The first, by Bret Stephens from the indispensable WSJ opinion page, notes that Iraqis are troubled by the prospect of an Obama presidency. The reason is simple and obvious: a precipitous US withdrawal, the obviously declared plan of the Democratic candidate even if it is not his intention to carry it out, leaves Iraq, currently enjoying its most peaceful period ever, subject to the same sectarian warfare and ultimate domination by the extremist mullahs of Iran that seriously threatened it not so many months ago.
The second is not so remarkable in its message--that the world is safer thanks to the actions of one George Walker Bush--as in its source, Britain's left-wing Guardian. From a marvelously terse column by one Oliver Kamm, we quote this gem of a paragraph:
The most fundamental decision in western security policy in the past seven years has not been the overthrow of Saddam Hussein. It has been the recognition that the most voluble adversaries of western society are not merely a criminal subculture, and still less an incipient liberation movement. Rather, they are a reactionary, millenarian and atavistic force with whom accommodation is impossible as well as intensely undesirable.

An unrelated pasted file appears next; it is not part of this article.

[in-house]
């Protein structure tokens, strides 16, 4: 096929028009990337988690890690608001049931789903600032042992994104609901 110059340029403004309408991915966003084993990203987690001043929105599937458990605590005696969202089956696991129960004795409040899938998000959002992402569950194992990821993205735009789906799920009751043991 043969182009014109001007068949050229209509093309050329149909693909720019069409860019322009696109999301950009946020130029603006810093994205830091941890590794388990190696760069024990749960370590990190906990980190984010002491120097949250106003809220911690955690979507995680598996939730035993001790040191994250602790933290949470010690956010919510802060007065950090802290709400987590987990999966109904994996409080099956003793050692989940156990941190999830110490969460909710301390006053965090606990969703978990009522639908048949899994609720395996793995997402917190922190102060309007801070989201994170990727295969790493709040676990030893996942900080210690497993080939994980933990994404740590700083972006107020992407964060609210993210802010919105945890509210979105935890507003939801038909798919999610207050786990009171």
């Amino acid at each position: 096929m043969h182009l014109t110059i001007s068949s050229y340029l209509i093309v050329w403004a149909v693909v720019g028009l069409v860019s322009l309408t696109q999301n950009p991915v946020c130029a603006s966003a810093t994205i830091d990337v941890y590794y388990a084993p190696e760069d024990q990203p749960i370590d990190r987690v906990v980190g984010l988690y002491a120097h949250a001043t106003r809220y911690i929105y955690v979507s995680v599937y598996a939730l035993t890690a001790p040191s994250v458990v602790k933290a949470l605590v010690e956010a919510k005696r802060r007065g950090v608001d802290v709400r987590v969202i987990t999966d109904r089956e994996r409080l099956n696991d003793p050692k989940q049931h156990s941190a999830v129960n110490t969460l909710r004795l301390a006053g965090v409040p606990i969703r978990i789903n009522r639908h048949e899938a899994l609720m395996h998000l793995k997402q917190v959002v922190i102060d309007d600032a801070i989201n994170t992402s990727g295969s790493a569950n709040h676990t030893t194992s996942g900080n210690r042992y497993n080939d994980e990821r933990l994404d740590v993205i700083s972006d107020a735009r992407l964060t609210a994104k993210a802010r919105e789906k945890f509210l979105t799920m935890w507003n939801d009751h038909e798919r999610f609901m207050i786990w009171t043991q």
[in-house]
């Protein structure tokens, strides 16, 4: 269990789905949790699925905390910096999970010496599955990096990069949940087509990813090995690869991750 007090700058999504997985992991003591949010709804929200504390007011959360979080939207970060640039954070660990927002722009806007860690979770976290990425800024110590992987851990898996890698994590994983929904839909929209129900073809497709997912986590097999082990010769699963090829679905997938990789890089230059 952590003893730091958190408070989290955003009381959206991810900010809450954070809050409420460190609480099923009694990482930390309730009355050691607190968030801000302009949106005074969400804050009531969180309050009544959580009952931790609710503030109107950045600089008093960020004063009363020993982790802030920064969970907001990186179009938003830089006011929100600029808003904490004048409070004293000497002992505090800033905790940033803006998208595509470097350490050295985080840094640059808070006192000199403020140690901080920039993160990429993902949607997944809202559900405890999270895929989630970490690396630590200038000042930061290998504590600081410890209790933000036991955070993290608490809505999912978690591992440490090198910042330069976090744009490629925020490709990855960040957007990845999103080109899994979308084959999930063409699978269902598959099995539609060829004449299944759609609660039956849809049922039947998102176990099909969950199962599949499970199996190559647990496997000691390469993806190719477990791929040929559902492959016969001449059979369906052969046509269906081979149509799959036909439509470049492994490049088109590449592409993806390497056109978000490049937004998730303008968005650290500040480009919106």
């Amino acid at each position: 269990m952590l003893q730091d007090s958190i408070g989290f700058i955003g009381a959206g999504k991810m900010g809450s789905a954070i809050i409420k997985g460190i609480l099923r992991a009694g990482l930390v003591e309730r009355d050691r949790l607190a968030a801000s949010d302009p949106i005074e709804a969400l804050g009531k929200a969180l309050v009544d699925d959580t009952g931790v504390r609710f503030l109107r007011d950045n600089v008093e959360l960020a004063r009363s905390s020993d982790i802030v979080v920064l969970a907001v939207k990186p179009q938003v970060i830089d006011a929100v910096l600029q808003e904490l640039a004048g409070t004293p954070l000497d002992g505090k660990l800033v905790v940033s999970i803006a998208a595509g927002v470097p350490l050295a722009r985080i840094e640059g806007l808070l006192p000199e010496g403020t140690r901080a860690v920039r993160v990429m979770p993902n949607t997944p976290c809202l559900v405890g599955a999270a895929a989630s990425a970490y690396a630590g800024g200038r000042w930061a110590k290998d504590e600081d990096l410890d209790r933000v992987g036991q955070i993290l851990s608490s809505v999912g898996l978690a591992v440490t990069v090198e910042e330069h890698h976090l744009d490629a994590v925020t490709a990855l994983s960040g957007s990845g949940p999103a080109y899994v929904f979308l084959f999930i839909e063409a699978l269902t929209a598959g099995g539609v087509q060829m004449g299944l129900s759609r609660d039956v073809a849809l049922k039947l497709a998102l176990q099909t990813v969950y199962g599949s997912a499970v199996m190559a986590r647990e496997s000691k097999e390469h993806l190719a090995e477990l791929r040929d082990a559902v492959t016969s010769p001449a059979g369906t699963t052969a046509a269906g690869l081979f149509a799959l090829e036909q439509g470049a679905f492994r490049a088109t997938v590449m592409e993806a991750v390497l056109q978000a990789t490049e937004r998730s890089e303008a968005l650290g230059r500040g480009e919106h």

And so, Kamm concludes:
Whoever succeeds Bush as president will benefit from some decisions well conceived if often badly executed. So will America's allies.
Which takes us to the latest polling. Obama, despite his many political advantages, currently leads He Who Will Be Bush's Third Term by an average of merely four percent. In our view the race is close because, uncomfortable as people are with Bush's legacy, they don't trust that the solutions are as painless as the Democratic left insists.